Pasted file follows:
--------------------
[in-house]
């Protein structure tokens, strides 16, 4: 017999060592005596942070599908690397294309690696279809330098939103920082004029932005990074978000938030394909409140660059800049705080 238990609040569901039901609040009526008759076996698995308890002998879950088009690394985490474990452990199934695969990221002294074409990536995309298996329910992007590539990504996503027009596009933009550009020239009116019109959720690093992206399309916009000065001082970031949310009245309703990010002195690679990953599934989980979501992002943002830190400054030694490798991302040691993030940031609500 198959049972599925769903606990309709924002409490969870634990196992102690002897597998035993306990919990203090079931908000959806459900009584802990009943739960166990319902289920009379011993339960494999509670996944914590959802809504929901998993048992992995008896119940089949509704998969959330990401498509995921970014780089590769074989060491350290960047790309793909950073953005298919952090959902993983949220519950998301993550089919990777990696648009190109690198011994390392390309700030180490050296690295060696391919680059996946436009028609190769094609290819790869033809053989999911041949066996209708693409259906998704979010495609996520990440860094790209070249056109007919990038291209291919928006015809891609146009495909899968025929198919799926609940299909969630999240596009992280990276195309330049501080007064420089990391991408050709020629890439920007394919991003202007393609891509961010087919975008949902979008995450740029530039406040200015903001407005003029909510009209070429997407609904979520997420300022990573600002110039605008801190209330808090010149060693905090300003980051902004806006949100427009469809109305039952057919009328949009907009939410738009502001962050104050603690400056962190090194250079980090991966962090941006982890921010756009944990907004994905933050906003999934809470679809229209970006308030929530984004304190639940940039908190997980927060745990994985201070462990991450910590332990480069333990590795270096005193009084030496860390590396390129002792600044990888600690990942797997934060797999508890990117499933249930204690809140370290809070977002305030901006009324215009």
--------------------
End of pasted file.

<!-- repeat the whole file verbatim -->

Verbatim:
[in-house]
């Protein structure tokens, strides 16, 4: 017999060592005596942070599908690397294309690696279809330098939103920082004029932005990074978000938030394909409140660059800049705080 238990609040569901039901609040009526008759076996698995308890002998879950088009690394985490474990452990199934695969990221002294074409990536995309298996329910992007590539990504996503027009596009933009550009020239009116019109959720690093992206399309916009000065001082970031949310009245309703990010002195690679990953599934989980979501992002943002830190400054030694490798991302040691993030940031609500 198959049972599925769903606990309709924002409490969870634990196992102690002897597998035993306990919990203090079931908000959806459900009584802990009943739960166990319902289920009379011993339960494999509670996944914590959802809504929901998993048992992995008896119940089949509704998969959330990401498509995921970014780089590769074989060491350290960047790309793909950073953005298919952090959902993983949220519950998301993550089919990777990696648009190109690198011994390392390309700030180490050296690295060696391919680059996946436009028609190769094609290819790869033809053989999911041949066996209708693409259906998704979010495609996520990440860094790209070249056109007919990038291209291919928006015809891609146009495909899968025929198919799926609940299909969630999240596009992280990276195309330049501080007064420089990391991408050709020629890439920007394919991003202007393609891509961010087919975008949902979008995450740029530039406040200015903001407005003029909510009209070429997407609904979520997420300022990573600002110039605008801190209330808090010149060693905090300003980051902004806006949100427009469809109305039952057919009328949009907009939410738009502001962050104050603690400056962190090194250079980090991966962090941006982890921010756009944990907004994905933050906003999934809470679809229209970006308030929530984004304190639940940039908190997980927060745990994985201070462990991450910590332990480069333990590795270096005193009084030496860390590396390129002792600044990888600690990942797997934060797999508890990117499933249930204690809140370290809070977002305030901006009324215009």